Government Thinking on
Railways now on Right Track
The Irish Times 18th
Recent indications point to Cabinet approval for the
phased restoration of the Western Rail Corridor from
Limerick/Ennis to Collooney/Sligo. This is a major victory
for common sense and democracy, which grants a modicum of
fair play to the West of Ireland and is a concrete example
of balanced regional development.
This rail corridor will link Sligo to the major towns and
cities of the West, Mid-West, South-West and South of
Ireland, as well as connecting all the radial mainline
railways in and out of Dublin (apart from the Dublin-Belfast
From a social and economic perspective the reopening of
the railway from Ennis to Collooney will involve the
provision of a major piece of transport infrastructure. By
generating development and facilitating commuters and
regular travellers, it will be both "front-loading"
infrastructure and responding to growing 'critical
The Western Rail Corridor has significant freight
potential, particularly in relation to timber and
export-import liner trains from the West and North-West to
the major seaport of Waterford. The line also links the
three international airports of Ireland-West Knock, Shannon
When the environmental benefits of the greater use of
railways are added to the points already mentioned, the
wisdom of the Government's decision (supported by the
opposition parties) becomes crystal clear to any objective
The current developments have come about after a long and
arduous campaign, spearheaded by the Western Inter-County
Railway Committee, which focused in the first instance, on
preventing the removal of the track and preserving the
thoroughfare in public ownership. The section from
Claremorris to Collooney was not saved from abandonment
until a decision in the early '90s by the then Minister for
Transport, Mr. Séamus Brennan T.D. He gave an
assurance that the line would be preserved until the
Government reached a decision on its future, which it did in
November 2005 with the announcement of Transport 21.
By the late 1990s a new approach to railways was becoming
apparent. In Ireland, the Government invested in track
renewal, the upgrading of the main lines and the
re-introduction of light-rail transport in Dublin city. It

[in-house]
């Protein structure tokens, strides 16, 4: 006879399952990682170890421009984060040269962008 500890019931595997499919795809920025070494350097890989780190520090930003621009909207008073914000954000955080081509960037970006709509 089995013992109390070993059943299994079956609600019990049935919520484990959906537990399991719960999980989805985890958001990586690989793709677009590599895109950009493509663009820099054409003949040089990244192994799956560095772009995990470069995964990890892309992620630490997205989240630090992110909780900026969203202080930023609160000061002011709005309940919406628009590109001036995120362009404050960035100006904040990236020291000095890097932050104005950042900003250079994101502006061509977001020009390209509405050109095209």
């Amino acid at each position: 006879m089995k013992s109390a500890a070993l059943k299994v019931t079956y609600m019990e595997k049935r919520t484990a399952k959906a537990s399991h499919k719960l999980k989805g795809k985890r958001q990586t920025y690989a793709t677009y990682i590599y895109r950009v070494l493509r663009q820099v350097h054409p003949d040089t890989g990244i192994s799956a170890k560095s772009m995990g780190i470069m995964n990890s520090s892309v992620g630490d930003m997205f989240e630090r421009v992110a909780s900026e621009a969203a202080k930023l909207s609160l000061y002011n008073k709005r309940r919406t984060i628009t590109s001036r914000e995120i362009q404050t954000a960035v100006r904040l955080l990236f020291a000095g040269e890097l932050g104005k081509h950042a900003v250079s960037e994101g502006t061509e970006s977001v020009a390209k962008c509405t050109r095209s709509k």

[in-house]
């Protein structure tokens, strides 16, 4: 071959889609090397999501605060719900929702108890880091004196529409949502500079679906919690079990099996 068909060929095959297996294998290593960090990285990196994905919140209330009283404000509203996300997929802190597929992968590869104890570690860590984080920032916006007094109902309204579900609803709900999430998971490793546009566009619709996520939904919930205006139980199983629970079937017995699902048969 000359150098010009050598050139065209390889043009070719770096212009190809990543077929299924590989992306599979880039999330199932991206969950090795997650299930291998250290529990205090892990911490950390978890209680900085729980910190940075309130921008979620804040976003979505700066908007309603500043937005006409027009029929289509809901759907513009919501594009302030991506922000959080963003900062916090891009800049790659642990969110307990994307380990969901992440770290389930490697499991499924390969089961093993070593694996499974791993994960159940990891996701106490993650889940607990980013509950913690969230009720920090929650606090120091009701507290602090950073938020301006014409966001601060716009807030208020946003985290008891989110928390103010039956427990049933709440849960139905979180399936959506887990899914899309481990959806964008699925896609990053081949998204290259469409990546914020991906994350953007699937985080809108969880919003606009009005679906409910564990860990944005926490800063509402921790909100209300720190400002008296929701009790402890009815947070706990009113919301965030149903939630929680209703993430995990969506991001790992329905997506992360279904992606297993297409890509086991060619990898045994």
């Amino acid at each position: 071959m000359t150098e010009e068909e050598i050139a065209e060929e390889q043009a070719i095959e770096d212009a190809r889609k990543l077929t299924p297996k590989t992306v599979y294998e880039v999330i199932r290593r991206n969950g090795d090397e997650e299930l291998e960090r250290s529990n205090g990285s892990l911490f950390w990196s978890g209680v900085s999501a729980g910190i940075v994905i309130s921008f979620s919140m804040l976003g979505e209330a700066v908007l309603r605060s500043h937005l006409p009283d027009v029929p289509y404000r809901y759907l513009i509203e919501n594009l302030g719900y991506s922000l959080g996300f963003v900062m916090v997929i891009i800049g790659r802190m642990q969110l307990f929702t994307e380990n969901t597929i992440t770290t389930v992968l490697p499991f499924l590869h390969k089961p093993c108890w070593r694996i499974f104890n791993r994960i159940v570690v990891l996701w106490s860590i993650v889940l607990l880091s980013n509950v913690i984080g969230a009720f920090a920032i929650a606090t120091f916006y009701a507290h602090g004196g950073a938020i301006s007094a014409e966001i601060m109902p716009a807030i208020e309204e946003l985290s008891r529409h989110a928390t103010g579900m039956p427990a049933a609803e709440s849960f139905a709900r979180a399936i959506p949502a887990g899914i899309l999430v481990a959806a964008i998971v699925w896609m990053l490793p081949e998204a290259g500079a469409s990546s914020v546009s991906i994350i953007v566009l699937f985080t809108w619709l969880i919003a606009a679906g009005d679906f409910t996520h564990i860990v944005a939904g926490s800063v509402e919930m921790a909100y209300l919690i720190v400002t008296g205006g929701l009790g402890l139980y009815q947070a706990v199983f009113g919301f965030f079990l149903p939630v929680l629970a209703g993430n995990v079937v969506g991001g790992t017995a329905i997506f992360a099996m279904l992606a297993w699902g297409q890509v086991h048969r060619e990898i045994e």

is worth noting that Iarnród Éireann's
engineers and permanent way division managed to deliver the
renewal programme on time and under budget, an unprecedented
achievement at the time.
The folly and short sightedness of the closures and
abandonment of previous decades were now exposed. The
decision makers failed to take the longer view at the time.
Two well-argued reports produced for our committee in 1981
and in 1992 were never taken seriously. In the context of
Transport 21 they make interesting reading today!
The evolution of the WRC's case over the past four years
was boosted by the establishment in 2003 of the West on
Track community campaign, which came about as a direct
result of the negative conclusions of the Strategic Rail
Review in relation to the Western Rail Corridor, and the
apparent lack of support for the WRC in CIÉ and
Iarnród Éireann. From the beginning the West
on Track campaign was strongly supported by statutory bodies
such as local and regional authorities, County Development
Boards, the BMW Regional Assembly and the Western
West on Track and the Western Inter-County Railway
Committee worked closely together and succeeded in bringing
about the establishment by Minister Séamus Brennan of
an Expert Working Group under the Chairmanship of Pat
McCann. Both organisations were represented on the Working
The McCann Report (2005) formed part of the basis on
which the Government made its decision to re-open the
Western Rail Corridor in two phases i.e. Ennis to
Claremorris and Claremorris to Collooney.
It should be noted that the McCann Report stated that the
entire Ennis Claremorris section could be re-opened as a
single viable project were the case in regard to the
existence of rail freight traffic to be established.
However, since the report was published a new freight
service has been introduced between Ballina and Waterford,
carrying high-value freight cargoes for export. Every week
these four trains, together with eight Coillte pulpwood
trains, are required to travel through the greater Dublin
area. Opening the WRC will allow these freight services to
grow by taking a more direct and less congested route.
In conjunction with the first phase of the re-opening of
the railway from Ennis to Claremorris, the Government has
decided to clean, drain and fence the track bed from
Claremorris to Collooney. This work is due to commence this
Autumn, in preparation for an expected decision in 2008 to
re-open this section.
I believe that the re-opening of the railway at
Charlestown should be prioritised in view of the rapid
growth and development in the adjacent Ireland West Knock
It is important to view the coming development of the
Western Rail Corridor in the context of the ambitious
national plan to develop railways throughout the country.
All parts of Ireland have urgent transport needs but they
must never be seen to be competing against one another.
Indeed, the development of overland transport infrastructure
should be bi-modal i.e. rail and road. By developing the WRC
we are putting in place another important piece of national
infrastructure, one which will ultimately prove to be of
enormous benefit to all our citizens.
Dr. Mac Gréil is a former Senior Lecturer in
Sociology (NUI Maynooth) and author of the 1981 report on
the restoration of the Sligo-Limerick rail service. He
edited Monsignor James Horan's memoirs. He is
Joint-Secretary of the Western Inter-County Railway
Committee and Patron of West on Track.